Micro-fulfillment helps Target provide the speedy deliveries that consumers expect, reaching those elusive Amazonian shipping speeds. It also allows them to work with on-demand services like DoorDash and Uber to circumvent rising shipping costs, capacity limits, and cut-off dates associated with FedEx and UPS. Micro-fulfillment will also massively reduce shipping costs for Target – their #1 priority – by getting their products closer to end-customers. This will help their e-commerce platform be more profitable overall.
Chill expands its D2C e-commerce fulfillment operations
First to launch in Fabric’s Dallas MFC is Chill Brands. Chill is a lifestyle brand ready to take advantage of Fabric’s local distribution hubs, innovative robotics and intelligent inventory to deliver exceptional customer experiences. Fabric also supports Chill’s ambitious e-commerce expansion plans, and we’re excited to see Chill reach their full potential.
All of the wholesale retail and direct-to-consumer orders made via Chill.com will be picked and fulfilled at automated robotic pick stations within the Fabric MFC. Fabric will then leverage geographical and logistical data to identify the needs and locations of Chill customers, providing for future integration into additional MFCs throughout the US. This model will provide Chill Brands with enhanced business intelligence to optimize delivery times, sustainably.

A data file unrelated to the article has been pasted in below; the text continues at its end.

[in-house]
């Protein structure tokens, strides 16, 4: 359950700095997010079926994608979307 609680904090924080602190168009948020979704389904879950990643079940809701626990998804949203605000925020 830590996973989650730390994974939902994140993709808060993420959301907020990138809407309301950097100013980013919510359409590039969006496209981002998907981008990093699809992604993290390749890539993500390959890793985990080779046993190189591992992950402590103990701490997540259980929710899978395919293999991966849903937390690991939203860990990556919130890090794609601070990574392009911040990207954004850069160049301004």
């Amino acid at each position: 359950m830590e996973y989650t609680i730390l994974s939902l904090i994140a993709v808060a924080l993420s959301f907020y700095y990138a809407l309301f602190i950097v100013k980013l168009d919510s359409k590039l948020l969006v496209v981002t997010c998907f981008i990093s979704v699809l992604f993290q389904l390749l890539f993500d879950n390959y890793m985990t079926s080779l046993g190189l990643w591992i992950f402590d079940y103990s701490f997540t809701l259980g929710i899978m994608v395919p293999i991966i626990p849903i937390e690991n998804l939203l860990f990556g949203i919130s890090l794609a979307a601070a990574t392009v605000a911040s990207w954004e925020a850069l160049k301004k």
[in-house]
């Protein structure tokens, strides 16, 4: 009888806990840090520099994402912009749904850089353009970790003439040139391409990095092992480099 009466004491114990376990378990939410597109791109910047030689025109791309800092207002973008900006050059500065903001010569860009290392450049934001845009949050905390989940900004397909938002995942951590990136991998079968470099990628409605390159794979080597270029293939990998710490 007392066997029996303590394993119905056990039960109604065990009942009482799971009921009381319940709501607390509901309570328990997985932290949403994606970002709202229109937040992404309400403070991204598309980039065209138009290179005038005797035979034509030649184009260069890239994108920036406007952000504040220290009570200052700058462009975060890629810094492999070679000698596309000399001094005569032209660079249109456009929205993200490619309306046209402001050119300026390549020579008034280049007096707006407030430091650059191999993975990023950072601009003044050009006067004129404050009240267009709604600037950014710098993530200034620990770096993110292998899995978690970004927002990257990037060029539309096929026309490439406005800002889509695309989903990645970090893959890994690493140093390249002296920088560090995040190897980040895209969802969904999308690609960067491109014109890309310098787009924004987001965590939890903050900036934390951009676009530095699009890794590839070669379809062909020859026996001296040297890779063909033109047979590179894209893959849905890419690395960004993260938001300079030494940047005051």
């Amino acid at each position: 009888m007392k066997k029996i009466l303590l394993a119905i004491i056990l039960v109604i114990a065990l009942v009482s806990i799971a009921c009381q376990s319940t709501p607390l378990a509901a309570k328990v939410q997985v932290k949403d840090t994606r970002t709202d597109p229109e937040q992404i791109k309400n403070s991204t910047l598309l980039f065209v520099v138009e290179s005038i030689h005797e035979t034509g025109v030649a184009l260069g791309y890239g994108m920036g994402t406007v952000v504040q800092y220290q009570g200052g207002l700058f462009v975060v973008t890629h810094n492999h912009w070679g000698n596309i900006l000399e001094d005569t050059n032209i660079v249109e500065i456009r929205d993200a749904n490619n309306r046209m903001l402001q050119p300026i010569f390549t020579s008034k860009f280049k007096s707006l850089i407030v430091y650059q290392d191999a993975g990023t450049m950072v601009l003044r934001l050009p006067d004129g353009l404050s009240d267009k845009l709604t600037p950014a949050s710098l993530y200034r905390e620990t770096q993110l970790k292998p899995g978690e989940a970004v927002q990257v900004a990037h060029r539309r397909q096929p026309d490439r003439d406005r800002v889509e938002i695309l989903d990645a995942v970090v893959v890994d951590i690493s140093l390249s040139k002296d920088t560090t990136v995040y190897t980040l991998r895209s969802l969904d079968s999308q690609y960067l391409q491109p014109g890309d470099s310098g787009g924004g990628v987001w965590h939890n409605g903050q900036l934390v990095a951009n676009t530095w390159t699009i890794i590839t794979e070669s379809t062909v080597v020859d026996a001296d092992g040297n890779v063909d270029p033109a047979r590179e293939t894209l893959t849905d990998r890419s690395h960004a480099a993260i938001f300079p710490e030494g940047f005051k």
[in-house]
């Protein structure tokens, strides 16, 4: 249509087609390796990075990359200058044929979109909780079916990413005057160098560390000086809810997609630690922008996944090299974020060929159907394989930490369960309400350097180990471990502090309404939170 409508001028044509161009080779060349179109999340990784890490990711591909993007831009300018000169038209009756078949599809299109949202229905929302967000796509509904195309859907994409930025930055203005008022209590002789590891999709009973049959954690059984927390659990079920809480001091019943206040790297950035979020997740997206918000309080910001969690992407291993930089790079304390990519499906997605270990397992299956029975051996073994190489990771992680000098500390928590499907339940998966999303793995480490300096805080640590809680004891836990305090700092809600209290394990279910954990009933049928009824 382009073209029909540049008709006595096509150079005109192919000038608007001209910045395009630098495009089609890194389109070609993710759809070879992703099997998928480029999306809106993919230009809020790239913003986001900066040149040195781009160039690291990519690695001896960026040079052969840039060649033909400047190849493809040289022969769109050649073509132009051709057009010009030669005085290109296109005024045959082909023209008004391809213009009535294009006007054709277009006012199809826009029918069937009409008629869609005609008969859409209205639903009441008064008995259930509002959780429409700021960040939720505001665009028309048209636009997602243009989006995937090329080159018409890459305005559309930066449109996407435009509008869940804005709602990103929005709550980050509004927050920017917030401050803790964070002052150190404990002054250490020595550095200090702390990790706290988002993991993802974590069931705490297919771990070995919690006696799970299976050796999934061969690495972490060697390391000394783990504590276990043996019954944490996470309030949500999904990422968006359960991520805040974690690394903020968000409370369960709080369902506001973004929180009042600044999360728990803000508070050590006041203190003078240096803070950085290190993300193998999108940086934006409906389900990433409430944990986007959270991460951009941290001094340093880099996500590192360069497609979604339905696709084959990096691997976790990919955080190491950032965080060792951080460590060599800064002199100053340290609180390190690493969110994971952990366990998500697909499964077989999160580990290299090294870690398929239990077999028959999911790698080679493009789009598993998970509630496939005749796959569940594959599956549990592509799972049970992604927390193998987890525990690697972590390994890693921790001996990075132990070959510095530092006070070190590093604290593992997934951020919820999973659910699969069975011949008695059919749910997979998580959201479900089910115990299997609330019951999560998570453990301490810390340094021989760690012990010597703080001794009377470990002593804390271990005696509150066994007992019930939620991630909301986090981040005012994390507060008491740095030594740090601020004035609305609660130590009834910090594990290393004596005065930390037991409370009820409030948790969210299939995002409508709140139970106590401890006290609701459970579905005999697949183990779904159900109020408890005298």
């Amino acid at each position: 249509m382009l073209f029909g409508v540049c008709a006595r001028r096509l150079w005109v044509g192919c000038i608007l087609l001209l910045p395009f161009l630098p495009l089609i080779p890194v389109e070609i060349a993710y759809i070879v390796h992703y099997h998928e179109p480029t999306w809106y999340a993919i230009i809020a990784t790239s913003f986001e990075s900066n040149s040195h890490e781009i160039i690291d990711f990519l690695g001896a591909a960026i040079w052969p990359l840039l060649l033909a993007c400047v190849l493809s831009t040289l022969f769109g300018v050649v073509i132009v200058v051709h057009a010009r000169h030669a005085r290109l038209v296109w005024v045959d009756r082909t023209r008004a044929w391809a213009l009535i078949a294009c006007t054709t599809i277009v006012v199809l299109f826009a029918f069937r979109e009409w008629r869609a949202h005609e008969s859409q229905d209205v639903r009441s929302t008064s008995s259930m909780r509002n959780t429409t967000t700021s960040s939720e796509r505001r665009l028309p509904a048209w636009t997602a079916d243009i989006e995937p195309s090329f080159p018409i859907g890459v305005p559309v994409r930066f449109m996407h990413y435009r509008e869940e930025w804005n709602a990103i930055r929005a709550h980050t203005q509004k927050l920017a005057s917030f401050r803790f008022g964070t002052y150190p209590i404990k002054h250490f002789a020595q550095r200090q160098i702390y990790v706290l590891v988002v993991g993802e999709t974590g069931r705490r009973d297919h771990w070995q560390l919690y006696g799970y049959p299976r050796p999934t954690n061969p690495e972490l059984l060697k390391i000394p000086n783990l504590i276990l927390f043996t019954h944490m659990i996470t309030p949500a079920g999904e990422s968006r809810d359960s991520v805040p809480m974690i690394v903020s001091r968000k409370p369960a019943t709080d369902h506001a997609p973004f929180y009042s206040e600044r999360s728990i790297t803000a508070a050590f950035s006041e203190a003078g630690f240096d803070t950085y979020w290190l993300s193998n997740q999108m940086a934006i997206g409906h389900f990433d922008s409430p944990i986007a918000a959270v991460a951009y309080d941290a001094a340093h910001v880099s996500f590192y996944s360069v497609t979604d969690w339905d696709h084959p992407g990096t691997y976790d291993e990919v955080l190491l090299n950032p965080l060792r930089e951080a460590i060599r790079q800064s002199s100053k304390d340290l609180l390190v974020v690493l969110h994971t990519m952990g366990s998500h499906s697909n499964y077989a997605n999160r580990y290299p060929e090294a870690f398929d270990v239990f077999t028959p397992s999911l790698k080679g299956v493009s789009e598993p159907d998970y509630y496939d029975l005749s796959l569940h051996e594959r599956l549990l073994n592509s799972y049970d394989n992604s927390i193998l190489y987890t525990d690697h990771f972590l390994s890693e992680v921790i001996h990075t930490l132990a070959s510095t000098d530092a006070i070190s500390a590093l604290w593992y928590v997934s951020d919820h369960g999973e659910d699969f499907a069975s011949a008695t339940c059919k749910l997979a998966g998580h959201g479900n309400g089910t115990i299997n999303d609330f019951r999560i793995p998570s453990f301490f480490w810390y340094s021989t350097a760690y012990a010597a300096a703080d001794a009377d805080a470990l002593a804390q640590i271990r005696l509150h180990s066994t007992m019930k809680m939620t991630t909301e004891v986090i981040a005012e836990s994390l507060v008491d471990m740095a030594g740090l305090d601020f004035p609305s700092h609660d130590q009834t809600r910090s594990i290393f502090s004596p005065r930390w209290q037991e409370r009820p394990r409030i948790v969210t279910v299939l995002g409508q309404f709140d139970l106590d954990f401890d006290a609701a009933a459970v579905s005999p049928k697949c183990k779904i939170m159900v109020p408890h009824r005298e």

Starbucks rethinks store replenishment
For millions of Americans stuck inside In 2020, “work from home” didn’t translate to brew coffee at home. In fact, the demand for take-out coffee grew so much that Starbucks has seen a whopping 80% increase in mobile orders since the early days of Covid. Initially, Starbucks planned to redesign some of its stores into smaller venues focused more on fulfillment and less on the cafe experience.
However, smaller stores mean less space for inventory, making meeting demand an uphill battle. In a traditional fulfillment paradigm, stores receive bulk orders from large warehouses, but smaller cafes don’t have the capacity to store massive quantities of coffee beans and related ingredients.
Starbucks found a workaround in micro-fulfillment. They began placing smaller distribution centers in key markets, focusing on densely populated metropolitan areas. Stores can place orders, receive unit product deliveries, and prepare orders for customers to keep up with on-demand fulfillment.
Nordstrom stores the right items in the right places at the right times